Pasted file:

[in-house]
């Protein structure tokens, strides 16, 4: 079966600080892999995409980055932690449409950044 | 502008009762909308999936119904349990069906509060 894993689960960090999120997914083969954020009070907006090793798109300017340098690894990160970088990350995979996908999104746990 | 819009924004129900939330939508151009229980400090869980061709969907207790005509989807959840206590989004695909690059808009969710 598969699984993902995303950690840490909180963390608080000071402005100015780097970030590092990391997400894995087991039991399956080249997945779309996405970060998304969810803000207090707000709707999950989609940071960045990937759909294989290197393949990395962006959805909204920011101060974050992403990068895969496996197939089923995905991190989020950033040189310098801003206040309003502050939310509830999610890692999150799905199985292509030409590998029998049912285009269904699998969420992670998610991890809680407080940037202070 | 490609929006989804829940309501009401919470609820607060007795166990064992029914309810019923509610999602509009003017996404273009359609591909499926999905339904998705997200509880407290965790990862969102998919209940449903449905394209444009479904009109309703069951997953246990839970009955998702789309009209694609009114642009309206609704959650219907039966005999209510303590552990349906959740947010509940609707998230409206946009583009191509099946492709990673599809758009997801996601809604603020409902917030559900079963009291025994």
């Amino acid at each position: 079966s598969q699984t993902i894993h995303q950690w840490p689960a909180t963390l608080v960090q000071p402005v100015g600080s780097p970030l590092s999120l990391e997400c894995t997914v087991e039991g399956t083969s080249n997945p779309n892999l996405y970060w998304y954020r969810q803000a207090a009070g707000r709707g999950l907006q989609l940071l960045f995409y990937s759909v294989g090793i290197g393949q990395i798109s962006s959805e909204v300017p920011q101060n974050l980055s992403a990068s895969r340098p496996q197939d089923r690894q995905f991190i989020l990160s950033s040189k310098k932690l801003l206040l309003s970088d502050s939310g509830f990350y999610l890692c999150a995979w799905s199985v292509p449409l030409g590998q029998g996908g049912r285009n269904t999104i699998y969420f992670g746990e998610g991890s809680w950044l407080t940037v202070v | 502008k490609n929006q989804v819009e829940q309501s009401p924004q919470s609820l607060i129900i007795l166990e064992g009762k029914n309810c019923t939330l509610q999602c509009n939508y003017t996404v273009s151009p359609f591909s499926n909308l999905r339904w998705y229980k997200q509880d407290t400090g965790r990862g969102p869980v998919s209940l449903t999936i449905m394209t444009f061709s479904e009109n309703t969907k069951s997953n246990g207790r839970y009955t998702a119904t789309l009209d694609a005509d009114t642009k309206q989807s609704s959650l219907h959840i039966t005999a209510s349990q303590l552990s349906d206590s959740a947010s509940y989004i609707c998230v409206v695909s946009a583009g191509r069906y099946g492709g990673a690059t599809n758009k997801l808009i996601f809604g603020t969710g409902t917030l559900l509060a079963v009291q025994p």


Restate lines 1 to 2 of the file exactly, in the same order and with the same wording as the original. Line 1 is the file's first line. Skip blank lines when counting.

[in-house]
């Protein structure tokens, strides 16, 4: 079966600080892999995409980055932690449409950044 | 502008009762909308999936119904349990069906509060 894993689960960090999120997914083969954020009070907006090793798109300017340098690894990160970088990350995979996908999104746990 | 819009924004129900939330939508151009229980400090869980061709969907207790005509989807959840206590989004695909690059808009969710 598969699984993902995303950690840490909180963390608080000071402005100015780097970030590092990391997400894995087991039991399956080249997945779309996405970060998304969810803000207090707000709707999950989609940071960045990937759909294989290197393949990395962006959805909204920011101060974050992403990068895969496996197939089923995905991190989020950033040189310098801003206040309003502050939310509830999610890692999150799905199985292509030409590998029998049912285009269904699998969420992670998610991890809680407080940037202070 | 490609929006989804829940309501009401919470609820607060007795166990064992029914309810019923509610999602509009003017996404273009359609591909499926999905339904998705997200509880407290965790990862969102998919209940449903449905394209444009479904009109309703069951997953246990839970009955998702789309009209694609009114642009309206609704959650219907039966005999209510303590552990349906959740947010509940609707998230409206946009583009191509099946492709990673599809758009997801996601809604603020409902917030559900079963009291025994």